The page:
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16/53. autopsy case of congenital pulmonary lymphangiectasis.

    Congenital pulmonary lymphangiectasis (CPL) is a rare anomaly. We report a female infant born at 39 weeks of gestation who was found to have CPL. cyanosis and tachypnea were noted immediately after birth, and, at room air, PaO2 was 30.7 mmHg, PaCO2 was 82.5 mmHg and pH was 7.12. The infant's symptoms did not improve even with the initiation of artificial ventilation. Chest x-ray film showed cotton-like infiltrates in both lungs and an air-leak surrounding the cardiac shadow. echocardiography study showed no abnormality. The neonate died 3 days after birth due to hypoxemic cardiac failure. At autopsy, the pleural surface contained numerous dilated vessels that had the appearance of lymphatics. Microscopic features of the lungs were marked lymphatic dilatation of the perivascular, subpleural and interlobular areas. lymphangiectasis was found in the liver, kidney, pancreas, thyroid and alimentary canals, such as the esophagus, stomach and rectum. patients with lymphatic dilatations in extrapulmonary organs have mild pulmonary involvement and symptoms and a better prognosis. However, a few cases of CPL with lymphatic dilatations in extrapulmonary organs and an aggressive course, such as the present case, have been reported. The clinical behavior and prognosis of CPL depend on the extent of pulmonary involvement of the lymphatic dilatations regardless of systemic lymphatic dilations.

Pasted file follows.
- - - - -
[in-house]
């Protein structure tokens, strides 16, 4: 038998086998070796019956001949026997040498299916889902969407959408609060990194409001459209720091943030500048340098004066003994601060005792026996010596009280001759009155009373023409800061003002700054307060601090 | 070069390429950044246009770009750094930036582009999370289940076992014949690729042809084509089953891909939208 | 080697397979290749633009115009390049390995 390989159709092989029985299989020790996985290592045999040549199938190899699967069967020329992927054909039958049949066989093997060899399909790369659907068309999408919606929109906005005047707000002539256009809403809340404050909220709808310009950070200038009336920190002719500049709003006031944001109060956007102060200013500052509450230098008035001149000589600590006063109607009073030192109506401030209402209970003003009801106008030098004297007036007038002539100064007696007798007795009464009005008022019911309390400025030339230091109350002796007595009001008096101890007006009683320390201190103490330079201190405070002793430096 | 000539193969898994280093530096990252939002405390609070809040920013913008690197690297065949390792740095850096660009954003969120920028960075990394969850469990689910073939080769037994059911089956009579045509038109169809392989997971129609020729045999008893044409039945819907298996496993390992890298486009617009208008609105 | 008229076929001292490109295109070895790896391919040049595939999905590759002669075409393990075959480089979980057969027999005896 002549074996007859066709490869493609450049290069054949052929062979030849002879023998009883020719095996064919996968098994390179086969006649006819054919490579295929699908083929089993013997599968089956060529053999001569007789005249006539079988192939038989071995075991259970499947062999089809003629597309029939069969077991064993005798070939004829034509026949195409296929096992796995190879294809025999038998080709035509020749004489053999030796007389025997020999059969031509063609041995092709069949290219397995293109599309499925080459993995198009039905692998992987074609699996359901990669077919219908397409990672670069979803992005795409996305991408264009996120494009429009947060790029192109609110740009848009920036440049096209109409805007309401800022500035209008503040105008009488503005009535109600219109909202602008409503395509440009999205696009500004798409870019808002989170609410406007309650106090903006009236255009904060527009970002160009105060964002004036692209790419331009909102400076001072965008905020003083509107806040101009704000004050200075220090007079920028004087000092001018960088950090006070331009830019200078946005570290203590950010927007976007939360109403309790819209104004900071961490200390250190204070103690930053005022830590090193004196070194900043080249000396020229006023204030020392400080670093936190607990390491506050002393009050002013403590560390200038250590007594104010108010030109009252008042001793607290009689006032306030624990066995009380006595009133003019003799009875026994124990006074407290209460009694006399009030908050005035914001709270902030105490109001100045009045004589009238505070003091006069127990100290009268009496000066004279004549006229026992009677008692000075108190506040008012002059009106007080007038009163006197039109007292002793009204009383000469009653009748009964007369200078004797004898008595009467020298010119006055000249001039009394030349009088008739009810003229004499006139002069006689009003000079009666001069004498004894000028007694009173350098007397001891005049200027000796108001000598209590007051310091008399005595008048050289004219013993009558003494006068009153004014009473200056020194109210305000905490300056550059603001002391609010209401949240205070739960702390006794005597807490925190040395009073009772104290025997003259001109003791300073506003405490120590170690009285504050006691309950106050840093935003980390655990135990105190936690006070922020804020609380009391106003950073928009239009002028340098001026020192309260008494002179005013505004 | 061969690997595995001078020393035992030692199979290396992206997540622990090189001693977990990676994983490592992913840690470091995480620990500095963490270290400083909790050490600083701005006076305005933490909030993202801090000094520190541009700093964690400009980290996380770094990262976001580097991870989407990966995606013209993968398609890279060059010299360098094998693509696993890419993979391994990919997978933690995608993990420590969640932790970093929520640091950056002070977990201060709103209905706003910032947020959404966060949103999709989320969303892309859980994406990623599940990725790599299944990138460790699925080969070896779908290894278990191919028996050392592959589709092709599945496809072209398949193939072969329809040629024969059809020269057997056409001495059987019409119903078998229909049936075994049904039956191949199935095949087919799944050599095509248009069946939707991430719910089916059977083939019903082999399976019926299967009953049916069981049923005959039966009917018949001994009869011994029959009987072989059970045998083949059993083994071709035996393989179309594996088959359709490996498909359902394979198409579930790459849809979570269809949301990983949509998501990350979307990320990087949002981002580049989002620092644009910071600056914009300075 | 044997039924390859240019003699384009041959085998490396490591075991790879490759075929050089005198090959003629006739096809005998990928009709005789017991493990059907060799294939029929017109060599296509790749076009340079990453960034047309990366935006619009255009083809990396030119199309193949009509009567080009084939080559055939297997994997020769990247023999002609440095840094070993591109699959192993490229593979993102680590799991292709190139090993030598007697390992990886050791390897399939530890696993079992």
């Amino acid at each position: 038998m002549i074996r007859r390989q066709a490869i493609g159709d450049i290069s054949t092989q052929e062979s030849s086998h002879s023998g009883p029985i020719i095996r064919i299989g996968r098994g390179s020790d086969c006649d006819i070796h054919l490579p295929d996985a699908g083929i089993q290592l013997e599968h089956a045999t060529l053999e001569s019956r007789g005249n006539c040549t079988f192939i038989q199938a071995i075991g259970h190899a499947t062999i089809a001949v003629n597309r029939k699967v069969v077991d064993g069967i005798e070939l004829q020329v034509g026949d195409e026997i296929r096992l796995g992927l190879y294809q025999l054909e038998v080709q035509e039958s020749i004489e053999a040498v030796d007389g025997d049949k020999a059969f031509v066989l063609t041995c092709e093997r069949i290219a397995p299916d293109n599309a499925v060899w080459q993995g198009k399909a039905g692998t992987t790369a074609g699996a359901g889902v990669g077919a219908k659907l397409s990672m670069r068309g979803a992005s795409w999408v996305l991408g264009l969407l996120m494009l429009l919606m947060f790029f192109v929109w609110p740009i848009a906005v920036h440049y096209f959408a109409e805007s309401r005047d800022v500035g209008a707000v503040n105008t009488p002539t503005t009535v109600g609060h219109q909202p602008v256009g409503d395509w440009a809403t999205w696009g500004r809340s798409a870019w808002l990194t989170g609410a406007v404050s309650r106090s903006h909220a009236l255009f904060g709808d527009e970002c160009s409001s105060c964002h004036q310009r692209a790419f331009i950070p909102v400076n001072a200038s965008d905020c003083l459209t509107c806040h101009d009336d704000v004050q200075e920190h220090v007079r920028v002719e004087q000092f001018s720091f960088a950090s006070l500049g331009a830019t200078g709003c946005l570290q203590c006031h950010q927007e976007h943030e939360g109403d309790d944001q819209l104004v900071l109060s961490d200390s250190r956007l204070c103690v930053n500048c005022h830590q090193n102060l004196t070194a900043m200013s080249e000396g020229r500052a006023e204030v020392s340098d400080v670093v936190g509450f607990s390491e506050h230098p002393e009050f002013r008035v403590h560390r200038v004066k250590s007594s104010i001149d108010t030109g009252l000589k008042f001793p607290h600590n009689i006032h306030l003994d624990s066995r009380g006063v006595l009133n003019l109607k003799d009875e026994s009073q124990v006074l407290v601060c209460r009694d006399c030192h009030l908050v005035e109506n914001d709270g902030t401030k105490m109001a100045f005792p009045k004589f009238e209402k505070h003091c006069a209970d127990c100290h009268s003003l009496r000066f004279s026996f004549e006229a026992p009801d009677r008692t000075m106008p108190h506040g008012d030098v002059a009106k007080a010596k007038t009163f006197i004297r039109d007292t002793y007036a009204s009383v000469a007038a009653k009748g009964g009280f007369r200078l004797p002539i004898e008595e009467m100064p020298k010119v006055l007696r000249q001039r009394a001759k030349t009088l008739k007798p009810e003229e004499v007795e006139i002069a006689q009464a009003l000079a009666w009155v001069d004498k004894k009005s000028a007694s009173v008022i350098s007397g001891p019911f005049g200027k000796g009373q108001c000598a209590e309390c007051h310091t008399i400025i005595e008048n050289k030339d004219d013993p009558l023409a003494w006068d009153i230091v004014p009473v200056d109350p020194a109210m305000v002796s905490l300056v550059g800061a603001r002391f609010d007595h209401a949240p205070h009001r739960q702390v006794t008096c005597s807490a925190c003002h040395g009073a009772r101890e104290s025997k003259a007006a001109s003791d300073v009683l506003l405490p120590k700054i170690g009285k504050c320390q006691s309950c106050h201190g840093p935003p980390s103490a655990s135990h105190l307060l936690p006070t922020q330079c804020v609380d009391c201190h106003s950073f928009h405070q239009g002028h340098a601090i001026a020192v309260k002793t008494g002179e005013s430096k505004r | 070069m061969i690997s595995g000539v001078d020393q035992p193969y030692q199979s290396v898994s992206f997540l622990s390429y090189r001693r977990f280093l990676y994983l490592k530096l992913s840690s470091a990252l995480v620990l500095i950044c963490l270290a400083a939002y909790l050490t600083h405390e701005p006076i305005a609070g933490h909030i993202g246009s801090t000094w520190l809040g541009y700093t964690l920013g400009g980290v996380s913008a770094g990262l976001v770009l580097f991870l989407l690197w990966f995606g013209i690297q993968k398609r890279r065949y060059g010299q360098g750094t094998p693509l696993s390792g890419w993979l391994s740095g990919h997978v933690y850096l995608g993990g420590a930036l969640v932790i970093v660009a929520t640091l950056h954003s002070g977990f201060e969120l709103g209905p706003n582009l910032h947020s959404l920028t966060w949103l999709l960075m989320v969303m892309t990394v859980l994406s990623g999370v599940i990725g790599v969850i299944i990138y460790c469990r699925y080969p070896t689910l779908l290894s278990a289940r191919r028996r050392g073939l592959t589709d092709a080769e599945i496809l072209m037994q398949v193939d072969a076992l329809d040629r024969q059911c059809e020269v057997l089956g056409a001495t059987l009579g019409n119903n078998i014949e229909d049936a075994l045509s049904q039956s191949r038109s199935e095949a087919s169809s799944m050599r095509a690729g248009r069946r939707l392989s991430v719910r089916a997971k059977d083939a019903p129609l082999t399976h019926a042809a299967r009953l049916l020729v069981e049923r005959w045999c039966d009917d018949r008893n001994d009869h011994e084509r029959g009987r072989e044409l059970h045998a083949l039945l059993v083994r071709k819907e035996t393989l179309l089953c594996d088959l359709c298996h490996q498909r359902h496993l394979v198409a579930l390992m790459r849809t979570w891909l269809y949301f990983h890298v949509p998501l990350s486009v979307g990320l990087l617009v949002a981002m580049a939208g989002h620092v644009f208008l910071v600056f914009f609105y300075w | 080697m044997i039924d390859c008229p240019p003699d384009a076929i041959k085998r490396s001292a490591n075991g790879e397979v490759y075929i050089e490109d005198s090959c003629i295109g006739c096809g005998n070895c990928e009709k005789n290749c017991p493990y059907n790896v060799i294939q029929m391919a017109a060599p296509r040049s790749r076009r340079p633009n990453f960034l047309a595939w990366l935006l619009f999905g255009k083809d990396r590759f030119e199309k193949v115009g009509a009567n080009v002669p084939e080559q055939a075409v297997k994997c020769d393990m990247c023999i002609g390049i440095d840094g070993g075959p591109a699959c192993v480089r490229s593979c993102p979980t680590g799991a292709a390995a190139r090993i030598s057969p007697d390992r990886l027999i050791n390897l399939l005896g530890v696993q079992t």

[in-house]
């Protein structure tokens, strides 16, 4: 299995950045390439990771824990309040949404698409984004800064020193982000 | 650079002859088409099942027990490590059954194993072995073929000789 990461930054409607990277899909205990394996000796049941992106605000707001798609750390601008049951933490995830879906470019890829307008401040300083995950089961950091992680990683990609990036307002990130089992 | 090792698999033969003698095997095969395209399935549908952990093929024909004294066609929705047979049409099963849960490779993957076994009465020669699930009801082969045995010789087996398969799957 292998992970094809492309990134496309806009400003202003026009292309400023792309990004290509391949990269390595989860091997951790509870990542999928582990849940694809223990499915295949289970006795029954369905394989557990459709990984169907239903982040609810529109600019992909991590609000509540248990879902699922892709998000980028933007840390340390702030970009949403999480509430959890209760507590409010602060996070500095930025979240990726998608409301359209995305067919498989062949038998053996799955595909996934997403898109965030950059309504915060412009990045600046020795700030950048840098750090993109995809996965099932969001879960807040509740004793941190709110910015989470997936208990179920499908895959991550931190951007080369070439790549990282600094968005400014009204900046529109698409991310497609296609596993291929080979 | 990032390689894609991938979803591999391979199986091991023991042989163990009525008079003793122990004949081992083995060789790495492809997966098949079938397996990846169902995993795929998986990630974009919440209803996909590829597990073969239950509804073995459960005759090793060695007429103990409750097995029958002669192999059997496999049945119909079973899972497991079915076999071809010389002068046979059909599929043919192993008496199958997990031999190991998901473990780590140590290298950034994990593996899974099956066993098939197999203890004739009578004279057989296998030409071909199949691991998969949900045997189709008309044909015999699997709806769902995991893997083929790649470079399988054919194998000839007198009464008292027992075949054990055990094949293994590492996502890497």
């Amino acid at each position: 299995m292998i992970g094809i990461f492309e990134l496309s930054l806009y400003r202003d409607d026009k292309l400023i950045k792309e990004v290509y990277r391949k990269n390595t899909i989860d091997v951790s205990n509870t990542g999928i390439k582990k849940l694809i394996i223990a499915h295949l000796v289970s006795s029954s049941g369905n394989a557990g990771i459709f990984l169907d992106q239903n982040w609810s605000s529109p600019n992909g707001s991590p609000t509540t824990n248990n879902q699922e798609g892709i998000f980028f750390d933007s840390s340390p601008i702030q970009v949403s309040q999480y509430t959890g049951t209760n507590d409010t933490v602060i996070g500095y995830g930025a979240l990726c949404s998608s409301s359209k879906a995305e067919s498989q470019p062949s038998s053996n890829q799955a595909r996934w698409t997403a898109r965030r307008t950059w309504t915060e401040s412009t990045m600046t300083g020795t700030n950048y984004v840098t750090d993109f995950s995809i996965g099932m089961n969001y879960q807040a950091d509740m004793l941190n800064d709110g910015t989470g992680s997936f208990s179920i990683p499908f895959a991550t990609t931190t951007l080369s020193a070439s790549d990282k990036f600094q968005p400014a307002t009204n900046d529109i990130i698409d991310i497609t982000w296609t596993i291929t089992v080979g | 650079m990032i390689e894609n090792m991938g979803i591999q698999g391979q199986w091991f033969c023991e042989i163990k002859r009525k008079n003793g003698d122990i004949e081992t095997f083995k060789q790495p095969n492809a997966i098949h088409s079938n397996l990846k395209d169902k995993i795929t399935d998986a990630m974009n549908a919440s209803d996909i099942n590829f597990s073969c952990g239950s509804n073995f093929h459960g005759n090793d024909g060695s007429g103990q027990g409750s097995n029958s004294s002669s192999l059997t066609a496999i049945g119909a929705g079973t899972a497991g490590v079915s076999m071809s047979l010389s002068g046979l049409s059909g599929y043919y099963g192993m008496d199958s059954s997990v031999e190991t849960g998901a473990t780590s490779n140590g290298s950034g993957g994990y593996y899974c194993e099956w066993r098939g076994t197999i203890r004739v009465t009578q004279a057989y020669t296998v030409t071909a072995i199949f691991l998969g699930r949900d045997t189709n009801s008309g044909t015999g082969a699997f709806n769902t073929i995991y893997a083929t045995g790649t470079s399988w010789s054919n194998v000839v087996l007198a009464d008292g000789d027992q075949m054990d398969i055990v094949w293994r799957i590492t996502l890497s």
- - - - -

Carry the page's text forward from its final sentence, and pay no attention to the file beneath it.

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17/53. Acquired lymphangiectasis after breast conservation treatment for breast cancer: report of a case.

    Acquired lymphangiectasis is a dilatation of lymphatic vessels that can result as a complication of surgical intervention and radiation therapy for malignancy. Acquired lymphangiectasis shares clinical and histological features with the congenital lesion, lymphangioma circumscriptum. diagnosis and treatment of these vesiculobullous lesions is important because they may be associated with pain, chronic drainage, and cellulitis. We describe patient who had these lesions after treatment for cancer. Although a number of treatment options are available, we have found cryosurgery and electrocautery to be particularly effective.
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keywords = lymphatic
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18/53. Diffuse pulmonary lymphangiectasis with heart defect discovered 4 months post-natally.